Cultural Apocalypse

In reading Hampton Sides’s excellent In the Kingdom of Ice I came upon the story, only a side story in the book, of the Yupiks, a native population in Alaska.  They were destroyed when the white man came along and killed their food source and supplied them with alcohol.   In their case it was the walrus and not the buffalo. 

It was the Arctic version of a story well known to Americans, the story of the buffalo and the Indians of the Great Plains.  Here, as there, the wholesale slaughter of a people’s staple prey had led, in a few short years, to ruinous dislocations, terrible dependencies – and a cultural apocalypse.  

I have read a good deal of history books.  I was a History Major and eventually an American Studies Major.  Yet, this slaughter is something I have never heard of.  It took place as late as the 1880’s,  hardly ancient history.  That is less than 150 years, the span of two human lives. 

When we, as a people, go into a region, such as we have in Iraq, do we really know the history of what went on there?  There is so much we don’t know about our own history.  There is so much that we don’t know period.  How do we make informed political decisions, especially when human life hangs in the balance? 

In the Kingdom of Ice

hampton-sides-06

The writer Hampton Sides has a new book out called In the Kingdom of Ice.  I have only just started reading it, so I don’t want to say too much about it, but if it is anything like Sides’s other books it will be worth every penny.  Sides is one of my favorite history writers.  Following in the footsteps of Shelby Foote, Sides knows how to write accurate history with a the eye of a cinematographer and the gift of natural storyteller.  Every single one of his books has opened a new world up to me.  I can’t even imagine the insane amount of research and work that goes into these books.  His other three books, all worth reading, are as follows:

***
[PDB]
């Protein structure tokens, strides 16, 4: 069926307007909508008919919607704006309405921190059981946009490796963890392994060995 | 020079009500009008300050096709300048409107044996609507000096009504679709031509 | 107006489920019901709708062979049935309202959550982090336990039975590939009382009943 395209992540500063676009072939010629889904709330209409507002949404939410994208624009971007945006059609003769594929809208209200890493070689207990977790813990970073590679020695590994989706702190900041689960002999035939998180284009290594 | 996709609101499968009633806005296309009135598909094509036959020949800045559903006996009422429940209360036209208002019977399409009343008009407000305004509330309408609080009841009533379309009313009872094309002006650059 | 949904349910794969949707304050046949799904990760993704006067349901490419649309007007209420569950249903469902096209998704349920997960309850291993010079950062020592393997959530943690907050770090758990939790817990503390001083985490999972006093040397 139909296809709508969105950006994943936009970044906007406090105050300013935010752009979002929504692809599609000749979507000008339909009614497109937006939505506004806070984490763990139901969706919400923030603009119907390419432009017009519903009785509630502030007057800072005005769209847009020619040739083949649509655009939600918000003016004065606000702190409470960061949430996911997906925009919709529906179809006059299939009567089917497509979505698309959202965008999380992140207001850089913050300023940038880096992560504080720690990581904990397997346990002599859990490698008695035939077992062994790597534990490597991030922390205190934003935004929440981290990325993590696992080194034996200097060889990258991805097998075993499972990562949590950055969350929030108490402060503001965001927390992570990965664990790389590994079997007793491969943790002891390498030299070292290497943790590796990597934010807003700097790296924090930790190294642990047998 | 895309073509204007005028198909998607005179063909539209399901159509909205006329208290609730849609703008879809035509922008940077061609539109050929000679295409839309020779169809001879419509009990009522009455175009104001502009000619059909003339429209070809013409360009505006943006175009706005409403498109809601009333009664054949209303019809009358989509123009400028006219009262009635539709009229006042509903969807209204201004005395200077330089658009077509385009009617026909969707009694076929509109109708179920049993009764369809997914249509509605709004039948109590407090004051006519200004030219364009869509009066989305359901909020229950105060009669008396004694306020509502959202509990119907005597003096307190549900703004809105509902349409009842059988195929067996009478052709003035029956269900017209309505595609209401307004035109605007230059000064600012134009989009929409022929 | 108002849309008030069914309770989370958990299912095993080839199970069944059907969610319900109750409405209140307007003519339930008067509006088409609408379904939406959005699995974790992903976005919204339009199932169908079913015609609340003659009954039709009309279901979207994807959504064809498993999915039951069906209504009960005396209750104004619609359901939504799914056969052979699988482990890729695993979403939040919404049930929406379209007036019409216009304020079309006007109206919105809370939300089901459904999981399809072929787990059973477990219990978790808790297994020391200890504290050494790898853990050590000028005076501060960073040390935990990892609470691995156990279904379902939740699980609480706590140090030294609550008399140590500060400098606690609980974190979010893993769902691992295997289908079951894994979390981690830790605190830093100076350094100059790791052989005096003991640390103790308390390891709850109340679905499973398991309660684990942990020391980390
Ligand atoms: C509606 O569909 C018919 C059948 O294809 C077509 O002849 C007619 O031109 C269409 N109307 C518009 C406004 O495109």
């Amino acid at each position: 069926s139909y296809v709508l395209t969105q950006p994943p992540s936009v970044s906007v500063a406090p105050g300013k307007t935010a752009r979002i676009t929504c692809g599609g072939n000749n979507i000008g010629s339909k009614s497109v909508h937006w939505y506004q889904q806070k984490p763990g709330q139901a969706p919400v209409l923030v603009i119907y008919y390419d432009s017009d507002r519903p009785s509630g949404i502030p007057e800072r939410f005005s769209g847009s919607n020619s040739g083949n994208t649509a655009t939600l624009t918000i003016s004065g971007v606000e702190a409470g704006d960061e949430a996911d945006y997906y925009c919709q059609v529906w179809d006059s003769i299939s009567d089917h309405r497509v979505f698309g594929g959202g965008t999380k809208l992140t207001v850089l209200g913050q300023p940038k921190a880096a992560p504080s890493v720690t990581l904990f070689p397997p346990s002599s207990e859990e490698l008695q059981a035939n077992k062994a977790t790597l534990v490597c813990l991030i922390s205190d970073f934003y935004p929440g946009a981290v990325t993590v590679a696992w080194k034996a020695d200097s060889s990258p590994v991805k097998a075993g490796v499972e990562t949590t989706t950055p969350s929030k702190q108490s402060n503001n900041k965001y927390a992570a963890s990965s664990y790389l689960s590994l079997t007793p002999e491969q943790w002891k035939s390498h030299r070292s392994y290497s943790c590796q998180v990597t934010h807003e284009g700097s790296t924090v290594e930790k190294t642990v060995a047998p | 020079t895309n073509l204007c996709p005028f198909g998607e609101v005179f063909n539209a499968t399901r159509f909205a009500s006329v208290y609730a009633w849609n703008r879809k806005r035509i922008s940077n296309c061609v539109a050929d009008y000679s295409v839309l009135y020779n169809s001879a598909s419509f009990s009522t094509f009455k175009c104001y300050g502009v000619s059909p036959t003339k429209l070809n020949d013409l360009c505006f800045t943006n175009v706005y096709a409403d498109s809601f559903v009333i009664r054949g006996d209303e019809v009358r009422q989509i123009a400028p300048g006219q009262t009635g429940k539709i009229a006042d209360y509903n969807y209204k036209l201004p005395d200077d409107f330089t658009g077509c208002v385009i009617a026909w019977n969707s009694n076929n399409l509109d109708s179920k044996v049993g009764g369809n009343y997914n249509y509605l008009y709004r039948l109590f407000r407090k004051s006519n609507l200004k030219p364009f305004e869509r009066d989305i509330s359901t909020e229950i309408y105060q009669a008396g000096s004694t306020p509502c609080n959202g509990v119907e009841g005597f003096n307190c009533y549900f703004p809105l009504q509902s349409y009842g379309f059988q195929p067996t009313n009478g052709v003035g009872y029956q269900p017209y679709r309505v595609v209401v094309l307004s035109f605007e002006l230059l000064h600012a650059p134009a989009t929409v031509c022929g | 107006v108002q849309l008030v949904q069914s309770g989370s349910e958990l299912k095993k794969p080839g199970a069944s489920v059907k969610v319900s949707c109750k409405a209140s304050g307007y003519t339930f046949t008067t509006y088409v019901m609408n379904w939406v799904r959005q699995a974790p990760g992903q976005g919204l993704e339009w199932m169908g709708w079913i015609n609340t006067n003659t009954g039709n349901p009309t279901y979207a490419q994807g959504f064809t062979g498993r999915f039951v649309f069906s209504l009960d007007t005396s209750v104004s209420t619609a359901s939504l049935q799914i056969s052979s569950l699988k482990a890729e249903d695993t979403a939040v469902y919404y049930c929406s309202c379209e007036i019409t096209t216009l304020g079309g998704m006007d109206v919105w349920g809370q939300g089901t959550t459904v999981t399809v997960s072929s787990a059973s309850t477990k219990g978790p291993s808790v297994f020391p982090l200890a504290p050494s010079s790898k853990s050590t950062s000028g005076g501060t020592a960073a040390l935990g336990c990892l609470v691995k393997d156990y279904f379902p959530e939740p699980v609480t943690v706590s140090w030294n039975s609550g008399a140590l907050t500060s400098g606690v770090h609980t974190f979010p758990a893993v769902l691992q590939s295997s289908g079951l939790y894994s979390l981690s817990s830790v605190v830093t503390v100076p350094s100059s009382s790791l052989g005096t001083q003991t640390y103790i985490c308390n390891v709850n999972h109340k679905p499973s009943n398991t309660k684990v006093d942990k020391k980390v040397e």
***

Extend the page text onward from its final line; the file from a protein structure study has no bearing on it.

Blood and Thunder:  This is the story of Kit Carson and the Indian Wars that take place largely in New Mexico.  Along with the equally fascinating Empire of the Summer Moon, written by S.C. Gwynne about the Indian Wars in Texas, this book book is at the top of my list for my favorite history book.  If you read both of these books you will have a great idea of what actually happened during our westward expansion.  Both of these books are fascinating, intelligent, and page turners.  

Ghost Soldiers:  This is Sides’s book on the Bantam Death March and the operation that took place to rescue the survivors.  It is at times both haunting and exciting.  Also, many of the little details that Sides includes are fascinating.  It makes you understand why the Japanese Empire was doomed to failure for the way that they treated those that they conquered.  Another interesting fact is that the American government introduced speed to our soldiers during World War II.  They gave it to the soldiers performing the rescue operation so that they could stay up for several days to complete the operation in the time needed.  

Hellhound On HIs Trail:  This is a book about the assassination of Martin Luther King Jr. and James Earl Ray.  The subtitle of this book is The Electrifying Account of the Largest Manhunt in American History.  It does deliver all of the details on the manhunt of James Earl Ray, and it is fascinating.  I did not know, for instance, that James Earl Ray had actually escaped from prison.  But what makes the book really fascinating is the juxtaposition between Martin Luther King Jr. and James Earl Ray.  King believed in nonviolence to the point that he refused to travel with armed body guards.  And although Sides does not shy away from King’s adultery or other human failings, you understand after reading the book about why he was such an inspiring figure.  His vision for humanity was one of decency and dignity.  Meanwhile Ray is one of life’s losers, a man without any clear goal or passion.  He is a hollow man whose small-mindedness brought him to violence.  They are figures at the complete opposite ends of the human spectrum.